The Santa Ynez Valley, located about 30 miles north of Santa Barbara, seems like the perfect place to rent a cozy house and spend a week getting as lazy (or active) as desired.
Delightful towns such as Solvang, Santa Ynez and Los Olivos offer unique architecture, gourmet food, tasting rooms and much more. For active types, hiking, horseback riding, biking, golfing and other activities are available in the area. There are also lavender fields, miniature horse ranches and ostrich farms to visit.
The heart surely gets a jolt of vitality when setting foot on this beautiful area. The towns, the offerings are great. However, let’s not forget we are referring to a valley. The chain of mountains encircling the region creates a landscape worthy to be admired. The undulating hills are always changing because of the movement of the sun and the seasons.
All this splendor cannot be observed in detail from a freeway. We must take the backroads to discover the soul of the region.
I have visited the valley several times. Lately, I have decided to take things slow and enjoy the scenery. My best ally in this undertaking is a detailed map of the area (get one at a visitor’s center in Santa Barbara or Solvang). Locals are also very open to share suggestions too.
Here is an idea of how to fill several days with stretch roads surrounded by imposing mountains.
From Santa Barbara, you can arrive to the valley using Highway 101 and exiting in the town of Buellton. I have to say this is a nice road with the Pacific Ocean at one side ant the Santa Ynez Mountains at the other.
However, the prettier, and even shorter, way to arrive to the valley is using Route 154. The route will take you thru amazing ocean vistas, the San Marcos Pass, designated areas to take a look at Los Padres National Forest, ranches and Cachuma Lake Recreation Area. I cannot recommend this route more. I am sure you are going to love it.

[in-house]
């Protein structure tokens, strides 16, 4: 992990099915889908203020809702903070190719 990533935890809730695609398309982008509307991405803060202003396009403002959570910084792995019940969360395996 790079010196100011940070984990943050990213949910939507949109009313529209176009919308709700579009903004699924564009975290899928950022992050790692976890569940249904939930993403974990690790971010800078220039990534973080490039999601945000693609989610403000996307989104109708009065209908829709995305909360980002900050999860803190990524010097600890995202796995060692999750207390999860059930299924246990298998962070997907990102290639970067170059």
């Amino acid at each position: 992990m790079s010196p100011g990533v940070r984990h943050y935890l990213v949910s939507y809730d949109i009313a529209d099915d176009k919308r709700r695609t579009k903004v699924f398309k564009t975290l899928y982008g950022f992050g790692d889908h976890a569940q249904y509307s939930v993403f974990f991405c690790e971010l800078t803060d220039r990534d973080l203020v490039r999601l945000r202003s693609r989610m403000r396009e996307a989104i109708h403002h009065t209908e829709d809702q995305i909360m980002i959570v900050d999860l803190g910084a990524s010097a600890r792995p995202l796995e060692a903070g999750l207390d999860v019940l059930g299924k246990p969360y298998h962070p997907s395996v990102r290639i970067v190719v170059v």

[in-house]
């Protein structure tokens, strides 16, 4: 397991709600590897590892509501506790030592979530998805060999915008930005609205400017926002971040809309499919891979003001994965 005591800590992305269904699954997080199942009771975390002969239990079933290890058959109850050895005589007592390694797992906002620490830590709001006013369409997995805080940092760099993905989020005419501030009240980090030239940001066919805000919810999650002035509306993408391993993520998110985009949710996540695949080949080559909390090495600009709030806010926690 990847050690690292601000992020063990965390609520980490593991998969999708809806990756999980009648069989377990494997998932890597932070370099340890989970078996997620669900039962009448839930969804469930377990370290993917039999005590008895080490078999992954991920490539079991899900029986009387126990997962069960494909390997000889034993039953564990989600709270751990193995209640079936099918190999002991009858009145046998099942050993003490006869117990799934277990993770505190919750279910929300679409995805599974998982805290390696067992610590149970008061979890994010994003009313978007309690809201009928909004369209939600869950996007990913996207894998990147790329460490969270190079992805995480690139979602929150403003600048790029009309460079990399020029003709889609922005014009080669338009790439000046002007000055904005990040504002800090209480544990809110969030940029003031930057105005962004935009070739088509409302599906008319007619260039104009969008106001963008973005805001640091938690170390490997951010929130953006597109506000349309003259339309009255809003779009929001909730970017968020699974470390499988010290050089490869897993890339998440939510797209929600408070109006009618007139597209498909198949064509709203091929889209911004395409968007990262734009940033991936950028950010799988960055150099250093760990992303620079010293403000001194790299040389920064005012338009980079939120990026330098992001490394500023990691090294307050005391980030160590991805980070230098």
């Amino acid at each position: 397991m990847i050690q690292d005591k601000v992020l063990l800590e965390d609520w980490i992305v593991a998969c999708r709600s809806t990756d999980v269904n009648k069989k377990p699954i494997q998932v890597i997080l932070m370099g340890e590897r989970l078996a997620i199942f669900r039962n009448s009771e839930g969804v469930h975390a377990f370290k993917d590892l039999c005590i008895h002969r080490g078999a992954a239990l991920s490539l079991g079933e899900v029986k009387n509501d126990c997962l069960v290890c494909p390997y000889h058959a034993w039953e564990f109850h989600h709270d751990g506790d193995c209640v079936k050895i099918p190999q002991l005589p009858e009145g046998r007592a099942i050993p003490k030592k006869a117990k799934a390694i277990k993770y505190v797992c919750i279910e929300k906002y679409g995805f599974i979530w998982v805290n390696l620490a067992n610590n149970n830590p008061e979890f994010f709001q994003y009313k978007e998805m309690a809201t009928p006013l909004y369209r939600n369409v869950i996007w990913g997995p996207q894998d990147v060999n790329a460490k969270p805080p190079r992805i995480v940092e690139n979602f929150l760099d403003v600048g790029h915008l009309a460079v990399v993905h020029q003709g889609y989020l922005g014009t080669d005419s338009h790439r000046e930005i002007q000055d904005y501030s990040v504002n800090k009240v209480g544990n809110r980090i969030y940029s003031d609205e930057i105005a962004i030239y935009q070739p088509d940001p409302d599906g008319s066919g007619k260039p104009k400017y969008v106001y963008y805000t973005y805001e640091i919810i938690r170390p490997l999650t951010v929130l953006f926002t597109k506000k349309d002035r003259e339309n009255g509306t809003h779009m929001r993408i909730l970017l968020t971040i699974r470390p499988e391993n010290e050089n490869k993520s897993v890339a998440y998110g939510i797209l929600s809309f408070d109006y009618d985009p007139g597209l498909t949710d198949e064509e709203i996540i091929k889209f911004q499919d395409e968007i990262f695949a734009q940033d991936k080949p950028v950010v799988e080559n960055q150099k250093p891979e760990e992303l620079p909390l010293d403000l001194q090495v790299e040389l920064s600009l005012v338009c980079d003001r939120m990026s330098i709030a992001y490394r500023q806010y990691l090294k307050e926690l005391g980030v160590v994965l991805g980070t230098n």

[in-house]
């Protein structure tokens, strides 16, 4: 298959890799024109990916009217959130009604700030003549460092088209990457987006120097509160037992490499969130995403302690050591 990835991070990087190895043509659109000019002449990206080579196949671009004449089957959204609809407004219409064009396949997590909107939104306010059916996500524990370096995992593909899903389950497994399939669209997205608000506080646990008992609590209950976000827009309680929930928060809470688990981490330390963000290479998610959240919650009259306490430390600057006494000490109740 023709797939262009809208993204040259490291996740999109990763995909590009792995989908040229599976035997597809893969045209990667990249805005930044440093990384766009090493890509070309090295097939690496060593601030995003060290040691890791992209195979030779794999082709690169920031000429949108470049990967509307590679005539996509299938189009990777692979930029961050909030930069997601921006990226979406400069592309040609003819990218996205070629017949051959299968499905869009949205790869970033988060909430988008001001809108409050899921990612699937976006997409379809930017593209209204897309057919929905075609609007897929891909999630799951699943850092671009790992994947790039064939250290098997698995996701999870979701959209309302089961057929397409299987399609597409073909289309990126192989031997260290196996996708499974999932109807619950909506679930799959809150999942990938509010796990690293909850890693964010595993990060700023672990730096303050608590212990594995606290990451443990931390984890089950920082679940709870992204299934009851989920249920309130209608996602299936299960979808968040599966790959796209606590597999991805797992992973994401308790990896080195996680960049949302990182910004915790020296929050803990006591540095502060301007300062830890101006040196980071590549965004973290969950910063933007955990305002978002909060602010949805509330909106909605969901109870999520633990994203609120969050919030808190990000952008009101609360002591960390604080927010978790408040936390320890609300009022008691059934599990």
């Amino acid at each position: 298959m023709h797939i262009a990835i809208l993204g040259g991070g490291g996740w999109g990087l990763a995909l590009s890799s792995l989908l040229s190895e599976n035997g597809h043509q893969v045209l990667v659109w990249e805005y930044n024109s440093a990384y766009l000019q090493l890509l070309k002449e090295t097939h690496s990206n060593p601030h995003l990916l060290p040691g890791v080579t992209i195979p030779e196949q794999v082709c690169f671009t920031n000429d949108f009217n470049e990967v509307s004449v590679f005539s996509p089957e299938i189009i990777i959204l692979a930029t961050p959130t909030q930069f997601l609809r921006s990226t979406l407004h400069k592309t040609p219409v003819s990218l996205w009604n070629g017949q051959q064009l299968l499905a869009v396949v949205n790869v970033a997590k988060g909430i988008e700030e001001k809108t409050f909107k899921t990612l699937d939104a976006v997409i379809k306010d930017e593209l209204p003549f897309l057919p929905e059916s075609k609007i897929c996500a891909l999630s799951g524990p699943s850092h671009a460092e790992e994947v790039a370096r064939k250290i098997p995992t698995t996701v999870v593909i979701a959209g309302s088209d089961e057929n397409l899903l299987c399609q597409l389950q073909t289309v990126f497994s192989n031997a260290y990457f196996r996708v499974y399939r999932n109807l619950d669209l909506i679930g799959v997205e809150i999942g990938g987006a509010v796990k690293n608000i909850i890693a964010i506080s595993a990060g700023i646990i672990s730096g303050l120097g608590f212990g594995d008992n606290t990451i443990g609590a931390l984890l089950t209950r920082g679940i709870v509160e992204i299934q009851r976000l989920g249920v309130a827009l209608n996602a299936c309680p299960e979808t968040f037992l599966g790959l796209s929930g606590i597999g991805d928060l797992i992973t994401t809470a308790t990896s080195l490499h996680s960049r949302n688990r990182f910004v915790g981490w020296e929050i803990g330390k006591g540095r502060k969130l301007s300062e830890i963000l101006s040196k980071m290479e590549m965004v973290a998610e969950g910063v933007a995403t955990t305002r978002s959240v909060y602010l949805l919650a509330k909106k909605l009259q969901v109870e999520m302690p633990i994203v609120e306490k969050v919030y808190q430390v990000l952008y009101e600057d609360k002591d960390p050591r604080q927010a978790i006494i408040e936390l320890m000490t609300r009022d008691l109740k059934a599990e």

Route 154 connects with Route 246 which is the main road to move throughout the mayor towns in the valley. I am not sure if this road can be considered a backroad (and in some way you are obligated to transit it during your visit). All I know is even the “big” connecting road in the area can be taken in a chillin mood. Other than connecting Santa Ynez, Solvang, Buellton and Lompoc, the road is great to observe the mountains, lavender farms, flower fields and vineyards. Oh, keep your eyes open, at the most undeveloped parts of the road, for wildlife.
California-1 to Lompoc
One day, instead of connecting to the valley using the Highway 101, I took California-1 (the famous Pacific Coast Highway) to Lompoc. This sinuous road afforded me vistas of the Santa Rita Hills, cattle grazing on green pastures and fast moving creeks. Plus, you can check some of the few attractions Lompoc offers (murals, tastings and a Mission). It is easy to connect back to Route 246 and continue exploring the valley.
Alamo Pintado Road
This is a slim, two lane road connecting Solvang to Los Olivos. This street presents a clear idea of how the people on the valley live. It is possible to take a look at residential areas and parks. Even though this is a short road, it may be difficult to decide how to tackle the numerous farm stands, vineyards and ranches (stop for a look at the miniature horses). Also, it is interesting to take a short deviation to see Ballard’s Red School House, in daily use since 1883.
This is another slender, lovely road. The main attraction here is Bridlewood, a winery with a hint of an amusement park. The architecture of the buildings follows a California Mission style. Ascending to the top of the bell tower is allowed. Views of the vineyards, plantations, oaks and mountains can be admired from this high point. There are also tables and chairs next to a lake that can be used for picnics.
There are still more backroads that I need to explore. Next time, I have planned to explore the following:
Foxen Canyon Road
Santa Rosa Road
Ballard Canyon Road
I don’t think I will be done discovering the small roads of the Santa Ynez Valley. I am happy with that. I need excuses to keep visiting.
What are your favorite backroads?